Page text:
It is currently unclear what to do when residential rental premises are found to contain methamphetamine residue. Specifically, it is not clear at what level residue becomes a problem which should be addressed. This is confusing for stakeholders, and has led to disproportionate responses to low levels of methamphetamine residue where there is a low probability of harm 

New Zealand currently uses two different ‘acceptable’ levels for methamphetamine contamination, one from the New Zealand Standard NZS 8510:2017, and the other from the 2018 report by the Prime Minister’s former Chief Science Advisor, Professor Sir Peter Gluckman, on methamphetamine contamination. However, neither of these are mentioned in legislation, therefore neither are legally binding. 

Regulations are needed to provide certainty around what to do when residential rental premises are contaminated with methamphetamine.  

About the proposed regulations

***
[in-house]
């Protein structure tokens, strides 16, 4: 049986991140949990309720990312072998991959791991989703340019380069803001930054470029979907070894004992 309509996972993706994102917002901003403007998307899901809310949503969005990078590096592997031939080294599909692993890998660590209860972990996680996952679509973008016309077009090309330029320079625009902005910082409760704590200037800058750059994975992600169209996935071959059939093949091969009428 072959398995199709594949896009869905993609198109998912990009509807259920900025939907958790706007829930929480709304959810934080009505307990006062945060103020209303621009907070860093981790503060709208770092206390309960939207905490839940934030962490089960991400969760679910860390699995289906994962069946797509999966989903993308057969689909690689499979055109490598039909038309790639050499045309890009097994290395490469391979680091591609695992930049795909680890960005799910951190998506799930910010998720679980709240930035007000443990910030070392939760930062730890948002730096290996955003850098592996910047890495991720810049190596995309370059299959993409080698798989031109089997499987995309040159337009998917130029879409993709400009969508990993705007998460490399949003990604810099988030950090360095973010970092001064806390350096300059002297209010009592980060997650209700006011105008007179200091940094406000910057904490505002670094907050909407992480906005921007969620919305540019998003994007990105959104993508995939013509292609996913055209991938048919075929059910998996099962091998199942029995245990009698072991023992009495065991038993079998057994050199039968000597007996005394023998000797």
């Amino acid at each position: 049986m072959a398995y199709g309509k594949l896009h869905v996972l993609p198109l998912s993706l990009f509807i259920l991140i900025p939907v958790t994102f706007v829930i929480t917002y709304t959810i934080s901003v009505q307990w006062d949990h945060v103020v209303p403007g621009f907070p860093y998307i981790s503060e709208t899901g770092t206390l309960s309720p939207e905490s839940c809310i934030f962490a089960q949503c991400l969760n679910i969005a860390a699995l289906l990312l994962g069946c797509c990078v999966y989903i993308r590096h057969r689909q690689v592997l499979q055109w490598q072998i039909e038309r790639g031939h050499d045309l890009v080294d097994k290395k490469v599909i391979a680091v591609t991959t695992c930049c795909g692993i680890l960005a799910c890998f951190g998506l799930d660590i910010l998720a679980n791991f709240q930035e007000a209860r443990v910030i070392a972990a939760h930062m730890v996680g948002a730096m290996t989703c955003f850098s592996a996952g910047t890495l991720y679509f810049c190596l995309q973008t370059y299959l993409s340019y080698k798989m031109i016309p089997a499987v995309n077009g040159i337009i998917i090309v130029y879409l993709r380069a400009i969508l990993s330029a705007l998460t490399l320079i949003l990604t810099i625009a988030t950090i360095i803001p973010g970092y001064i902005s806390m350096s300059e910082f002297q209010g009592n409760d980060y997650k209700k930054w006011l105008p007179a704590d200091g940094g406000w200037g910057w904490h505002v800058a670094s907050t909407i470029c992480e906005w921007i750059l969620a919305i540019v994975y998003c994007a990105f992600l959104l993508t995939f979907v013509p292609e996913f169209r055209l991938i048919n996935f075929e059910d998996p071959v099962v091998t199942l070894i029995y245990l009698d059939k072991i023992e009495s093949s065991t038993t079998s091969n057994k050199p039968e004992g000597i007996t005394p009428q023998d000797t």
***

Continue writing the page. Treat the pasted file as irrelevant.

The proposals include:  

  • a maximum acceptable level of methamphetamine residue in rental housing, above which premises will be considered to be contaminated,  
  • a maximum inhabitable level of methamphetamine residue, above which tenancies can be terminated in certain circumstances; 
  • requirements for landlords on when and how to test for methamphetamine residue; 
  • what types of testing would be permitted under the regulations;  
  • how to decontaminate premises, including while the landlord continues to provide the premises to the tenant, and  
  • what to do with possessions which are left behind in contaminated premises. 

Public consultation 

Public consultation will begin on 22 November 2022 and will continue until Monday 20 February 2023. During this time, we invite the public to make submissions on the proposals. 

Please read the proposal summary and the discussion document and make a submission on our consultation website(external link)

Indicative timeframes 

Milestone 

Target Date 

Discussion paper released, public consultation begins  

22 November 2022 

Submission period ends 

20 February 2023 

Analysis of submissions, Cabinet decisions and drafting of regulations 

March – December 2023 

Anticipated time regulations may come into force  

First half of 2024